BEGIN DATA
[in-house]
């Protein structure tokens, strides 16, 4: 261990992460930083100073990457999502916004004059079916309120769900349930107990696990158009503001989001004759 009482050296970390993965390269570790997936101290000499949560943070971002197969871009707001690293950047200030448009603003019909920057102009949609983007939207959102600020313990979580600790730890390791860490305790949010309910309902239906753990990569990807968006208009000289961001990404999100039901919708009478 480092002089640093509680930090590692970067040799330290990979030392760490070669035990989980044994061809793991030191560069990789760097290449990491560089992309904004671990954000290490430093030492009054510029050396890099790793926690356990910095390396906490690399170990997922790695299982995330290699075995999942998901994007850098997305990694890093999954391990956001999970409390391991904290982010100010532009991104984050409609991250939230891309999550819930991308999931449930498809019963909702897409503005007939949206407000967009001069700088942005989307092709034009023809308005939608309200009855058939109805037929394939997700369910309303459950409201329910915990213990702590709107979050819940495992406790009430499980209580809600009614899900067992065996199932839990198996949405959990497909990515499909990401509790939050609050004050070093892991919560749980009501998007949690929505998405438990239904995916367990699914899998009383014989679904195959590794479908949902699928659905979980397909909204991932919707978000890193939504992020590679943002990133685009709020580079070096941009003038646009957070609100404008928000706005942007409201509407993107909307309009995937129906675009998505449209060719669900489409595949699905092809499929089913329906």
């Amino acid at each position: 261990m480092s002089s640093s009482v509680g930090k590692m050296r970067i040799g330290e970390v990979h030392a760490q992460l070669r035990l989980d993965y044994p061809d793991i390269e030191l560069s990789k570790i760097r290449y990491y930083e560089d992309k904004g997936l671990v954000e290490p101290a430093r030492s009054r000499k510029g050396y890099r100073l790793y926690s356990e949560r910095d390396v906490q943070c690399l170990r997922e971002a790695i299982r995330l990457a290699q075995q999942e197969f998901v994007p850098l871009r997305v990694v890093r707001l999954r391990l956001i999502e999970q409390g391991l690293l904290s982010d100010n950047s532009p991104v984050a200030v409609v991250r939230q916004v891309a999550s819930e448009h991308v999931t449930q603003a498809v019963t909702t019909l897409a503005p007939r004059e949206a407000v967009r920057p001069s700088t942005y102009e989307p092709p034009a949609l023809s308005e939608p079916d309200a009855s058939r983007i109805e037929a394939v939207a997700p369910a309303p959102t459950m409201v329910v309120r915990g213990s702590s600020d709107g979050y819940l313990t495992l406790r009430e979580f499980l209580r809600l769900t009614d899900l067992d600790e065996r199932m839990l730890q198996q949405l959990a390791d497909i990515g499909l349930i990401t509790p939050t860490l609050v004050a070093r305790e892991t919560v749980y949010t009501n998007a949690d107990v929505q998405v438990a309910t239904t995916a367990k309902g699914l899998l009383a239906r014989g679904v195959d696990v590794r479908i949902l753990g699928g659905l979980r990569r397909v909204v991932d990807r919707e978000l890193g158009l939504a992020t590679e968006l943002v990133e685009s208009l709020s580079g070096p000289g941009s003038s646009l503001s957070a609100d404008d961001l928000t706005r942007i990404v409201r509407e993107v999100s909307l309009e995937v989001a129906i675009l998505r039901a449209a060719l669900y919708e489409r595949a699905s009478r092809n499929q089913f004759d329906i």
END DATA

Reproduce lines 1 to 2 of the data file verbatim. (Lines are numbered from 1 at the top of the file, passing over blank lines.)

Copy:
[in-house]
């Protein structure tokens, strides 16, 4: 261990992460930083100073990457999502916004004059079916309120769900349930107990696990158009503001989001004759 009482050296970390993965390269570790997936101290000499949560943070971002197969871009707001690293950047200030448009603003019909920057102009949609983007939207959102600020313990979580600790730890390791860490305790949010309910309902239906753990990569990807968006208009000289961001990404999100039901919708009478 480092002089640093509680930090590692970067040799330290990979030392760490070669035990989980044994061809793991030191560069990789760097290449990491560089992309904004671990954000290490430093030492009054510029050396890099790793926690356990910095390396906490690399170990997922790695299982995330290699075995999942998901994007850098997305990694890093999954391990956001999970409390391991904290982010100010532009991104984050409609991250939230891309999550819930991308999931449930498809019963909702897409503005007939949206407000967009001069700088942005989307092709034009023809308005939608309200009855058939109805037929394939997700369910309303459950409201329910915990213990702590709107979050819940495992406790009430499980209580809600009614899900067992065996199932839990198996949405959990497909990515499909990401509790939050609050004050070093892991919560749980009501998007949690929505998405438990239904995916367990699914899998009383014989679904195959590794479908949902699928659905979980397909909204991932919707978000890193939504992020590679943002990133685009709020580079070096941009003038646009957070609100404008928000706005942007409201509407993107909307309009995937129906675009998505449209060719669900489409595949699905092809499929089913329906």